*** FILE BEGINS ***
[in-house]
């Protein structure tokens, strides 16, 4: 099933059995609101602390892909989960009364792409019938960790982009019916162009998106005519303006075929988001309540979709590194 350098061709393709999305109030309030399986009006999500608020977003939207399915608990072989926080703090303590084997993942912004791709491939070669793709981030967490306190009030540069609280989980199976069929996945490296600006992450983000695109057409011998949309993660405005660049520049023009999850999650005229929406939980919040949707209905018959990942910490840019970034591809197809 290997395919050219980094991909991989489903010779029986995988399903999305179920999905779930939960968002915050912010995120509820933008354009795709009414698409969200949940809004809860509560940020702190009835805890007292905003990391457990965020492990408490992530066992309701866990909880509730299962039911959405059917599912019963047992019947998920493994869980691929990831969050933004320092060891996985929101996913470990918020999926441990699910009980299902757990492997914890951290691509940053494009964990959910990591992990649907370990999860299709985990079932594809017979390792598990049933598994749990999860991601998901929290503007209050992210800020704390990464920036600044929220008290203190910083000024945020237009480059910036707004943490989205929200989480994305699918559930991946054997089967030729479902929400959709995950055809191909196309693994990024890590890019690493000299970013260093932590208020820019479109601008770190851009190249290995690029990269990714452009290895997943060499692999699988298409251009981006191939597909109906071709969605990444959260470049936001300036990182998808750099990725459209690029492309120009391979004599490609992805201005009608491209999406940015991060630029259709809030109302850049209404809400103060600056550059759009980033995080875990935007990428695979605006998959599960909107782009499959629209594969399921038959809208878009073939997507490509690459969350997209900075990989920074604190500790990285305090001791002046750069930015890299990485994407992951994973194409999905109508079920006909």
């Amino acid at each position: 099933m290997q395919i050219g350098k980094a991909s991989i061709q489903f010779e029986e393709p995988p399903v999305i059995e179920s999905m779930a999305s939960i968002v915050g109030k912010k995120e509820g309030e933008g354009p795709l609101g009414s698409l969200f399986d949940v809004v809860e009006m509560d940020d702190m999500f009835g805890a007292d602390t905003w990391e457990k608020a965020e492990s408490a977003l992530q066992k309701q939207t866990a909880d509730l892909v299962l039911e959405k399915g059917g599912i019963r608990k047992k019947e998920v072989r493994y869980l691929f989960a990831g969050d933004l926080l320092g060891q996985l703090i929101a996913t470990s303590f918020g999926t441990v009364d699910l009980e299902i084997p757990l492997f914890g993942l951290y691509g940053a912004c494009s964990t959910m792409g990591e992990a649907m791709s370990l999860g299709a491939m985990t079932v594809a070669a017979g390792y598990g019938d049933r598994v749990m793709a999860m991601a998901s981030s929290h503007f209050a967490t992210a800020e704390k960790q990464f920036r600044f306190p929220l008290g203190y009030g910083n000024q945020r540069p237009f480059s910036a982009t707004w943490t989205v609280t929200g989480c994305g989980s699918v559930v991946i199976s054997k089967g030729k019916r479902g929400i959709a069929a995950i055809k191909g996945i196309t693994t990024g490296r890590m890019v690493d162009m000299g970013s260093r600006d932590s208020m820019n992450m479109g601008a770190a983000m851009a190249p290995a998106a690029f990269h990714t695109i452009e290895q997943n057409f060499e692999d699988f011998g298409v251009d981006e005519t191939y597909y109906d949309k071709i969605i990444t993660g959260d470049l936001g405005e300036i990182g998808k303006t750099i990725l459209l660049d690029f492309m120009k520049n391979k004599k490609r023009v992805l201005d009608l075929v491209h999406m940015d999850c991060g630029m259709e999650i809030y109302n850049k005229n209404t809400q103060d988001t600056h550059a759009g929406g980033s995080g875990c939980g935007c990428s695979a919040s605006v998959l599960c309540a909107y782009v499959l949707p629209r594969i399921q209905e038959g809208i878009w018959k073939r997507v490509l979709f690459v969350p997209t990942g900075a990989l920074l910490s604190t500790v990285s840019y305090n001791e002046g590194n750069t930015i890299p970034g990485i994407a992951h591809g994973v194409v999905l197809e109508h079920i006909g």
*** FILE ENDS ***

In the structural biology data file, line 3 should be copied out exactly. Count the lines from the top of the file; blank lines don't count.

């Amino acid at each position: 099933m290997q395919i050219g350098k980094a991909s991989i061709q489903f010779e029986e393709p995988p399903v999305i059995e179920s999905m779930a999305s939960i968002v915050g109030k912010k995120e509820g309030e933008g354009p795709l609101g009414s698409l969200f399986d949940v809004v809860e009006m509560d940020d702190m999500f009835g805890a007292d602390t905003w990391e457990k608020a965020e492990s408490a977003l992530q066992k309701q939207t866990a909880d509730l892909v299962l039911e959405k399915g059917g599912i019963r608990k047992k019947e998920v072989r493994y869980l691929f989960a990831g969050d933004l926080l320092g060891q996985l703090i929101a996913t470990s303590f918020g999926t441990v009364d699910l009980e299902i084997p757990l492997f914890g993942l951290y691509g940053a912004c494009s964990t959910m792409g990591e992990a649907m791709s370990l999860g299709a491939m985990t079932v594809a070669a017979g390792y598990g019938d049933r598994v749990m793709a999860m991601a998901s981030s929290h503007f209050a967490t992210a800020e704390k960790q990464f920036r600044f306190p929220l008290g203190y009030g910083n000024q945020r540069p237009f480059s910036a982009t707004w943490t989205v609280t929200g989480c994305g989980s699918v559930v991946i199976s054997k089967g030729k019916r479902g929400i959709a069929a995950i055809k191909g996945i196309t693994t990024g490296r890590m890019v690493d162009m000299g970013s260093r600006d932590s208020m820019n992450m479109g601008a770190a983000m851009a190249p290995a998106a690029f990269h990714t695109i452009e290895q997943n057409f060499e692999d699988f011998g298409v251009d981006e005519t191939y597909y109906d949309k071709i969605i990444t993660g959260d470049l936001g405005e300036i990182g998808k303006t750099i990725l459209l660049d690029f492309m120009k520049n391979k004599k490609r023009v992805l201005d009608l075929v491209h999406m940015d999850c991060g630029m259709e999650i809030y109302n850049k005229n209404t809400q103060d988001t600056h550059a759009g929406g980033s995080g875990c939980g935007c990428s695979a919040s605006v998959l599960c309540a909107y782009v499959l949707p629209r594969i399921q209905e038959g809208i878009w018959k073939r997507v490509l979709f690459v969350p997209t990942g900075a990989l920074l910490s604190t500790v990285s840019y305090n001791e002046g590194n750069t930015i890299p970034g990485i994407a992951h591809g994973v194409v999905l197809e109508h079920i006909g």